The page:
Before September 11

My kids will never understand life before September 11, yeah, that September 11. They will never know the freedom that came with running through sprinklers and across lawns, and neighbors not being suspicious. They will never understand that there was a time that people didn’t call the cops first and ask questions later.

They will never know that calling the cops is something new. People once believed that kids will be kids, and laughed over it, because they remembered their own stories. And they weren’t afraid.

My kids will never know the beauty of buying a plane ticket and arriving moments before take off or not having to go through some radioactive machine that their government does not give enough information about, or that we once lived in a country where nobody would ever imagine that we’d accept having to endure someone with no law enforcement credentials having the authority to molest us, because the government has tried to sell the narrative that it somehow has made us safer.

My kids live in a world where buying an airline ticket is considered probable cause, a world where cameras will catch their every move, even when knocking on doors  to Trick or Treat,  a world where there is no such thing as anonymity.

It no longer exists, for anyone.

For all the posts that people share about drinking from hoses and the streetlights being their curfew, we now have parents driving their kids everywhere because of the fear that danger is lurking. Everywhere.

Fear is the silent partner in parenting now.

My kids will never remember a day that had the crispest blue sky. They will never remember their father, a first responder, being gone for weeks on end, as he dug through rubble. Or their aunt waiting at a triage area for victims, only to realize that the devastation was so horrific that there were not even bodies to go in the body bags.

Those were things they were too young to know, things they could never comprehend.

They won’t remember me taking them down to the site as soon as we were able to get back into Manhattan, if anything, to show them that we were not going to live in fear, that we were going to move forward as New Yorkers do, or that going there and being with strangers was the beginning of some sort of healing.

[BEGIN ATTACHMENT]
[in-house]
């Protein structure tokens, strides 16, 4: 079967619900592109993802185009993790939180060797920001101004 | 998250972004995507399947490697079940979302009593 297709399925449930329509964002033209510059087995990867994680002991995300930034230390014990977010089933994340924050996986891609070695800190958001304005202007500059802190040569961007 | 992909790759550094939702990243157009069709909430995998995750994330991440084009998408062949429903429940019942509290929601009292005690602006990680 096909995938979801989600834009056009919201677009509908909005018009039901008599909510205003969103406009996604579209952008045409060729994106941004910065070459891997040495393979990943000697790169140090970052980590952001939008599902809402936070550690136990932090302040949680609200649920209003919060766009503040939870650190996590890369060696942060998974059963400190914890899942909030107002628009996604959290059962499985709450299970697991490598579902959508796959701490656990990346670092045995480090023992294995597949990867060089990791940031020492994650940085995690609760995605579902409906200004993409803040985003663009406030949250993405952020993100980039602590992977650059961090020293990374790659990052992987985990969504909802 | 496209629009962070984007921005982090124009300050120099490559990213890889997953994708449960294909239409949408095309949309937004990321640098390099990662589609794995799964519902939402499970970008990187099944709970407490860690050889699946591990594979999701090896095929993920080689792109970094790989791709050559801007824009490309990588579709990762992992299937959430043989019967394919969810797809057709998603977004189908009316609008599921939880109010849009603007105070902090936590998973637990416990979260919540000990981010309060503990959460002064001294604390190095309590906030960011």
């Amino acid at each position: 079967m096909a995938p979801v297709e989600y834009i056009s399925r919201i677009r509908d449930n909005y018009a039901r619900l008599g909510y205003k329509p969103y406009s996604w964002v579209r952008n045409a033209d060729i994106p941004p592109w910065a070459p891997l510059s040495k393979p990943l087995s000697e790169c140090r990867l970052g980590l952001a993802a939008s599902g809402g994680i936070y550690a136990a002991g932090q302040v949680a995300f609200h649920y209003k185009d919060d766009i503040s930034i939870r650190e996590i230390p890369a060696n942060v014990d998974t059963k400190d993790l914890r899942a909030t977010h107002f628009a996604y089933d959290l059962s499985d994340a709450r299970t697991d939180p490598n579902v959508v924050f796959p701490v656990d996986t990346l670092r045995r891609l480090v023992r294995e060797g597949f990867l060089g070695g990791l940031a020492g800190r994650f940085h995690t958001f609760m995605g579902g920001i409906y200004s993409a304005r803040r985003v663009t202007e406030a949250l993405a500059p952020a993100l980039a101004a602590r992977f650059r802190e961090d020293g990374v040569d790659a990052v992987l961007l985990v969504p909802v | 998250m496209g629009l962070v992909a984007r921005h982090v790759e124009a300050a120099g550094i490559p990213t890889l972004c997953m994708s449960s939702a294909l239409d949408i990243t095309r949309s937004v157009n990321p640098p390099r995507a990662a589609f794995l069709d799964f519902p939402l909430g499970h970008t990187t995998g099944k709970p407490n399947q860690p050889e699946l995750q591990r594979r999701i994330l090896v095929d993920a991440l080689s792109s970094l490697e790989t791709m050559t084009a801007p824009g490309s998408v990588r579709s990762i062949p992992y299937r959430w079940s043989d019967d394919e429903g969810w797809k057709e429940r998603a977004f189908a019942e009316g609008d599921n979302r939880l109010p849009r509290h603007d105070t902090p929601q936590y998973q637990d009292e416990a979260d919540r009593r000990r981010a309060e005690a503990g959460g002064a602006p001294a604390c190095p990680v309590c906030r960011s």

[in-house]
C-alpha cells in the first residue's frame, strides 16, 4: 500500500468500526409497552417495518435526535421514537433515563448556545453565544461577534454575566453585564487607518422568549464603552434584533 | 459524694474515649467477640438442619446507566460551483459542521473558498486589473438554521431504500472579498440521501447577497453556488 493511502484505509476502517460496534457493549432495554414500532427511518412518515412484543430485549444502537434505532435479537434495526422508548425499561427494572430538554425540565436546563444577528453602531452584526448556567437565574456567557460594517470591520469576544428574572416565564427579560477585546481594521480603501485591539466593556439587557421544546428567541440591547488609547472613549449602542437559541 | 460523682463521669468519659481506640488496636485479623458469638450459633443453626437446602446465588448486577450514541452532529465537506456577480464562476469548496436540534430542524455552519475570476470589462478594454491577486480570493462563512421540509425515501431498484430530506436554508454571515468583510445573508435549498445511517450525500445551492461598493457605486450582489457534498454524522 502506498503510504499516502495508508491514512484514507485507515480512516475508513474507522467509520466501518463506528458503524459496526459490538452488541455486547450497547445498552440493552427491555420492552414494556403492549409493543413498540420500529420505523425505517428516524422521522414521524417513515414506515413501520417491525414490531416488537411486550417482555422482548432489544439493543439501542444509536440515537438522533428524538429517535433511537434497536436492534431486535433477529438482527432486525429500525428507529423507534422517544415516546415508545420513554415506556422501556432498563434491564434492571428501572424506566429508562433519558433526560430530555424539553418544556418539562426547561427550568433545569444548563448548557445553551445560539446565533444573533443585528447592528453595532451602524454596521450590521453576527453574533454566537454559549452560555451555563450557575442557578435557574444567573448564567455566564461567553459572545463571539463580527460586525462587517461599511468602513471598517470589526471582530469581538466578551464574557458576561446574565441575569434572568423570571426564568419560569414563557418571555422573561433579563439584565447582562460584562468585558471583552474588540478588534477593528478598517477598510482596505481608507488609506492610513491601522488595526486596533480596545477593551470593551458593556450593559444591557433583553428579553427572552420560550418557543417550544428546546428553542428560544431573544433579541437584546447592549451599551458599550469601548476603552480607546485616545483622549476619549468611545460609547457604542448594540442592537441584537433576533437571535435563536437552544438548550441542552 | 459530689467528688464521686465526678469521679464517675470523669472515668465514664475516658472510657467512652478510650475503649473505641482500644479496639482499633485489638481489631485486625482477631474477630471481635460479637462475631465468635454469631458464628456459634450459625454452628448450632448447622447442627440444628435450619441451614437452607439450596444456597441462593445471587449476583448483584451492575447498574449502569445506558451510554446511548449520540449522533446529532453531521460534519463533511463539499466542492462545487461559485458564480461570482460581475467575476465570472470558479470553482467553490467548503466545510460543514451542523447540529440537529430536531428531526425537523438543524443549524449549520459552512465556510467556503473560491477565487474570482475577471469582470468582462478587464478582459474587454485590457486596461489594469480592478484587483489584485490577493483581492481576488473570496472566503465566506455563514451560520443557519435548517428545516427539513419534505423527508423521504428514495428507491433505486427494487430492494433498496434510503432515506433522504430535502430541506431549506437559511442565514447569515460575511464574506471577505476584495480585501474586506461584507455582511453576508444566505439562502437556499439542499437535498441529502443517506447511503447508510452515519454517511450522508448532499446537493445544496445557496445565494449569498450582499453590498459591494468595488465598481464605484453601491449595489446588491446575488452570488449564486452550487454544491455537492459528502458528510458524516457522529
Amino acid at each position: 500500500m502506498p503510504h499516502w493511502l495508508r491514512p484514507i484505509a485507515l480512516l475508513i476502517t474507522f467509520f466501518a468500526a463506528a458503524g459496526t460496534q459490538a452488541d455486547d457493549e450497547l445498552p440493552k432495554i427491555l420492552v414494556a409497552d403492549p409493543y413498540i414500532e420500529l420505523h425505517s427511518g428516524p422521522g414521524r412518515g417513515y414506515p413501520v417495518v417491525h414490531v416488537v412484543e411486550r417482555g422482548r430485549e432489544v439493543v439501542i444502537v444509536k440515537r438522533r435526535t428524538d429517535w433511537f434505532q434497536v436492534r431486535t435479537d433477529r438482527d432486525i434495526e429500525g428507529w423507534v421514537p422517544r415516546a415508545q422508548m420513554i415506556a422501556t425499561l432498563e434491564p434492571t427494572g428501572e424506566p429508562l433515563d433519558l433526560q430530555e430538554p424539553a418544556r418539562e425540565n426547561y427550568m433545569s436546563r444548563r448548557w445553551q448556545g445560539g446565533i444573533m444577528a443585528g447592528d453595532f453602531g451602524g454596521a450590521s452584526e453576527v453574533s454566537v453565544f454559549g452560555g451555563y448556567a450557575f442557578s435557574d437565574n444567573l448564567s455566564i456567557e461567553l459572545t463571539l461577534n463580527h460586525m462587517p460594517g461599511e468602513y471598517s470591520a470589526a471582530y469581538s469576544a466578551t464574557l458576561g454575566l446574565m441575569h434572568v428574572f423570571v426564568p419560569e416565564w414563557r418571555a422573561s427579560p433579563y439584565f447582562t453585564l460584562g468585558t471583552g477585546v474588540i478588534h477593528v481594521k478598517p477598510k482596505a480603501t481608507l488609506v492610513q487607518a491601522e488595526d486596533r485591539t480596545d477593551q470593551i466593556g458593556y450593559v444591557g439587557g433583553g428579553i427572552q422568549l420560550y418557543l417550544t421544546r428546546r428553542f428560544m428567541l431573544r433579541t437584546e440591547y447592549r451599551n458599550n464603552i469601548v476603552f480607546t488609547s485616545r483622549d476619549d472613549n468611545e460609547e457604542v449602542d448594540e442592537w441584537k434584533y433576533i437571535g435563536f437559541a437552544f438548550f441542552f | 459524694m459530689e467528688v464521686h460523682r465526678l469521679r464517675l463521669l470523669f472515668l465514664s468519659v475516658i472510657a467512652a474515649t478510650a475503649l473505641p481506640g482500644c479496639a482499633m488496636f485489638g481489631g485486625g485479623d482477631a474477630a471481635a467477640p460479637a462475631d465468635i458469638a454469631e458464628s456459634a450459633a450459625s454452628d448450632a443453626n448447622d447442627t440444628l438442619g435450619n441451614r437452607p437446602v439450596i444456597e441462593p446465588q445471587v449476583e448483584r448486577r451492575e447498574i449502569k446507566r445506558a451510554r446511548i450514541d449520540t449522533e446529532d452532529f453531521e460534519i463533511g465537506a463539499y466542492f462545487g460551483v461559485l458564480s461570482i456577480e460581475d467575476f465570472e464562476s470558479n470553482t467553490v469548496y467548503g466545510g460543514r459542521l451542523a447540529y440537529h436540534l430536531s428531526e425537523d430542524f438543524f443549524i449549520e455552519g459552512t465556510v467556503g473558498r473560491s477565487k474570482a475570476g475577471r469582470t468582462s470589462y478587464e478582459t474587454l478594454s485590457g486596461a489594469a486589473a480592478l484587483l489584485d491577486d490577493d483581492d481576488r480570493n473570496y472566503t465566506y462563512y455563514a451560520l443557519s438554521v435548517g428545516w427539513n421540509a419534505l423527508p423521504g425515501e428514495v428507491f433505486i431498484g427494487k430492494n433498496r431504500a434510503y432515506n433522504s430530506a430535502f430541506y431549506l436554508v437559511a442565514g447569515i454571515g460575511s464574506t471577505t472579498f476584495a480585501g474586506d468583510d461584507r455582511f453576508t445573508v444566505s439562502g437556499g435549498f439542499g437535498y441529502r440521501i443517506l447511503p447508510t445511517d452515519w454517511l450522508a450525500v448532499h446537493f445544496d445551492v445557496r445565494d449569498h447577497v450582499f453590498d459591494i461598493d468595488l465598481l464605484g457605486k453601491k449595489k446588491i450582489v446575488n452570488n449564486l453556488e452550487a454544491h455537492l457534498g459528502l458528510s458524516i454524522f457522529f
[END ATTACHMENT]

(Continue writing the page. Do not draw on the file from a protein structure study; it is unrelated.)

Strangers hugged other strangers. Stores offered water, their bathrooms, simple human kindness, something that has long been replaced by fear and suspicion.

I’m not sure that my kids will ever understand the loss. They didn’t attend the funerals or know that families were unable to have them because they waited for remains that might never be found. 

They grew up with a mass card on our refrigerator, a mass card mixed in with the magnets from family vacations and pictures of milestones. They knew his name, even if they had never met him. But his name became just that, a name. They didn’t have the memories, the history. They saw a picture on their fridge.

I don’t think they could ever know what they lost that day, what we all lost.

They suffered another loss a few years later in a war that didn’t seem to solve anything or give us answers.

I don’t have the worst September 11 story, but I’m not competing.

I just wish my kids could know the world I grew up in. Even with the Cold War, I felt safe. I don’t remember a time I didn’t feel safe. Until September 11.

Many many years ago, I lived in a world where kids ran through yards playing a game called Manhunt. We ran in the streets playing Kick the Can. Sometimes our ball even hit a neighbor’s car. We said sorry and went on with our game. 

We caught frogs and went swimming and snuck kisses never imagining how our world was going to change.

Every year on September 11, as I think of those lost, of those I lost, I think about the world that was lost and what my kids will never know.

The world has changed. Maybe we can’t go back to a pre-9/11, but I’ll even take the world that was New York right after, where strangers cared for one another, where we all swore we were in this together.


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